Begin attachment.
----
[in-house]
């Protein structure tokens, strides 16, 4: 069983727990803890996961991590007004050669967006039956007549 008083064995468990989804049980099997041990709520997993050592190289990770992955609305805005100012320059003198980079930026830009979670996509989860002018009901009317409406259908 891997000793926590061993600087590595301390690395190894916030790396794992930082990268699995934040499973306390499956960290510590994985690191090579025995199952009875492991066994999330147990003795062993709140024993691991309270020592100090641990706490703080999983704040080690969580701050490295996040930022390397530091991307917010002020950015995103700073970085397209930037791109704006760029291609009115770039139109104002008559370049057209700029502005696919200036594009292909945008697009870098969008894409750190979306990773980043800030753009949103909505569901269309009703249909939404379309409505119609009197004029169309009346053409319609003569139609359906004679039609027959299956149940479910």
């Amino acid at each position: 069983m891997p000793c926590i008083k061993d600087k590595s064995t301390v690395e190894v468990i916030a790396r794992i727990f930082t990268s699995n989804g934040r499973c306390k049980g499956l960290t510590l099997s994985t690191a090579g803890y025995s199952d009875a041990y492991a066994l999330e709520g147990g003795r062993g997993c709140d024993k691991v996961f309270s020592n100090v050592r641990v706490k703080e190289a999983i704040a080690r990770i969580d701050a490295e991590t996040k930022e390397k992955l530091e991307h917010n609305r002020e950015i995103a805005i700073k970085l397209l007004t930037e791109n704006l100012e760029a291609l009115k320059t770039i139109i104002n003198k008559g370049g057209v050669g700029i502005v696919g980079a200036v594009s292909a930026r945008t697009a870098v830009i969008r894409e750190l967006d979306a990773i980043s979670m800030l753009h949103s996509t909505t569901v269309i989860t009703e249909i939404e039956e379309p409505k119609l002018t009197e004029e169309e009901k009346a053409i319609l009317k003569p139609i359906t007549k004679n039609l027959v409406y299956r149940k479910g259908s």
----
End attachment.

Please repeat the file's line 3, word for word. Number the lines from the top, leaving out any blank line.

């Amino acid at each position: 069983m891997p000793c926590i008083k061993d600087k590595s064995t301390v690395e190894v468990i916030a790396r794992i727990f930082t990268s699995n989804g934040r499973c306390k049980g499956l960290t510590l099997s994985t690191a090579g803890y025995s199952d009875a041990y492991a066994l999330e709520g147990g003795r062993g997993c709140d024993k691991v996961f309270s020592n100090v050592r641990v706490k703080e190289a999983i704040a080690r990770i969580d701050a490295e991590t996040k930022e390397k992955l530091e991307h917010n609305r002020e950015i995103a805005i700073k970085l397209l007004t930037e791109n704006l100012e760029a291609l009115k320059t770039i139109i104002n003198k008559g370049g057209v050669g700029i502005v696919g980079a200036v594009s292909a930026r945008t697009a870098v830009i969008r894409e750190l967006d979306a990773i980043s979670m800030l753009h949103s996509t909505t569901v269309i989860t009703e249909i939404e039956e379309p409505k119609l002018t009197e004029e169309e009901k009346a053409i319609l009317k003569p139609i359906t007549k004679n039609l027959v409406y299956r149940k479910g259908s």